Classical music competitions pit performers against each other. Obviously, the most important criterion for judges is sound. But that assumption needs a new…hearing. Because a player’s passion may be the best predictor of victory.
In a new study, nearly 200 novices had to choose the winners of 10 classical music competitions. Some heard a music clip of the top three performances. Others saw a video with sound. Still others watched a silent video. And the participants were more likely to choose the winner if they watched the silent video, in all 10 of the competitions.
Then professional musicians gave it a try. These judges also only reliably selected the winners from the silent video. Musicians selected the winner more frequently even when all they saw was an outline of the motion of the performers.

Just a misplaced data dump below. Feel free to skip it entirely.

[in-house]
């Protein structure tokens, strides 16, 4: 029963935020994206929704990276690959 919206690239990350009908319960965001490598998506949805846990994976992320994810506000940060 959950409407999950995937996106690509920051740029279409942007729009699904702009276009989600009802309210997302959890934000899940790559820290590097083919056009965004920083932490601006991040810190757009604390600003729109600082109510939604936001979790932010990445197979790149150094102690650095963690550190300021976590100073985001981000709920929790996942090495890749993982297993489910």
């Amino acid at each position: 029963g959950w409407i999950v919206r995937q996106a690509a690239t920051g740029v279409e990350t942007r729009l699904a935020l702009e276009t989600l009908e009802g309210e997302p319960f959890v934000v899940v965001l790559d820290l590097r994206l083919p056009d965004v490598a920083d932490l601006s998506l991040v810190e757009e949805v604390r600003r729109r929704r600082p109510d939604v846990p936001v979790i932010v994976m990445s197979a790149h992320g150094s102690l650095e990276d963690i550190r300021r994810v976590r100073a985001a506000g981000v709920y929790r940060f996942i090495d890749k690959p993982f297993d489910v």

The researchers say the findings show that novices and experts make quick judgments about musical performances based on visual cues conveying involvement and passion. The study was published in the Proceedings of the National Academy of Sciences. [Chia-Jung Tsay, Sight over sound in the judgment of music]
So next time you see a live concert, don’t close your eyes to focus on the music. You might be missing the most important part.
[The above text is a transcript of this podcast.]